The Mitosis compiler will automatically find the files we want to compile based on a
mitosis.config.js file. Well use the simple one shown in Listing 2.
Listing 2. Mitosis.config.js
module.exports = files: 'src/**', targets: ['vue3', 'solid', 'svelte', 'react', 'angular'], ;
Listing 2 tells where the sources are to be found (
src/**) and what output frameworks to use.
Our component is in TypeScript, so well need a simple
tsconfig.json file, as well:
Listing 3. tsconfig.js
"compilerOptions": "jsx": "preserve", "jsxImportSource": "@builder.io/mitosis"
Listing 3 tells the TypeScript command-line interface (
tsc-cli) how to handle the JSX it encounters. In this case, it leaves the syntax as-is (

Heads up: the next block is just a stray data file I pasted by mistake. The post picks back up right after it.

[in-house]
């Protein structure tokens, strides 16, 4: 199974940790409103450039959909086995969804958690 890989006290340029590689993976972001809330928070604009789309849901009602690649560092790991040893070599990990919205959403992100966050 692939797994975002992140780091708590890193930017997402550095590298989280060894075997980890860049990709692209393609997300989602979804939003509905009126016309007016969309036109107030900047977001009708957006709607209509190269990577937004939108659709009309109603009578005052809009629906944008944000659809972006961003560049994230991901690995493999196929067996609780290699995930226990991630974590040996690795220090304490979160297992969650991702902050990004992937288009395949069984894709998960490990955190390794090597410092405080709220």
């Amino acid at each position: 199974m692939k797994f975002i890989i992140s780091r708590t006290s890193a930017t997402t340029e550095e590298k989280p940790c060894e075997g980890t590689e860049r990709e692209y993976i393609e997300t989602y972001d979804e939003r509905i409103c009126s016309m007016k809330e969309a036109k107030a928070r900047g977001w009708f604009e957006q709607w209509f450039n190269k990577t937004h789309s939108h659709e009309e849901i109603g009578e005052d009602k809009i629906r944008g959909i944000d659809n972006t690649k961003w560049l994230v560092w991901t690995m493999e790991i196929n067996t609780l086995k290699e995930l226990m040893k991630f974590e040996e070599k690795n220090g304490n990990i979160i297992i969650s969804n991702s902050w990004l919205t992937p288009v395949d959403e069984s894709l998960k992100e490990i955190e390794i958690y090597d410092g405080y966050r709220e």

preserve) and defines the module to use for import (
@builder.io/mitosis). See the JSX overview and code sample in the TypeScript documentation for details.
Mitosis with React
Now were ready to get some output. Run
npm exec mitosis build. This will drop files into the
output/ directory, one branch for each target framework. Lets take a peek at the
/output/react/src/components/Songs.jsx version, which will look something like Listing 4.
Listing 4. React version of Songs.jsx
import * as React from "react"; import useState from "react"; function SongList(props) const [songs, setSongs] = useState(() => [ title: "Strawberry Fields", writer: "John Lennon" , title: "Penny Lane", writer: "Paul McCartney" , title: "Dark Horse", writer: "George Harrison" , title: "It don't come Easy", writer: "Ringo Starr" ]); return /* @__PURE__ */ React.createElement("div", null, songs == null ? void 0 : songs.map((song, index) => /* @__PURE__ */ React.createElement("div", null, song.title))); export SongList as default ;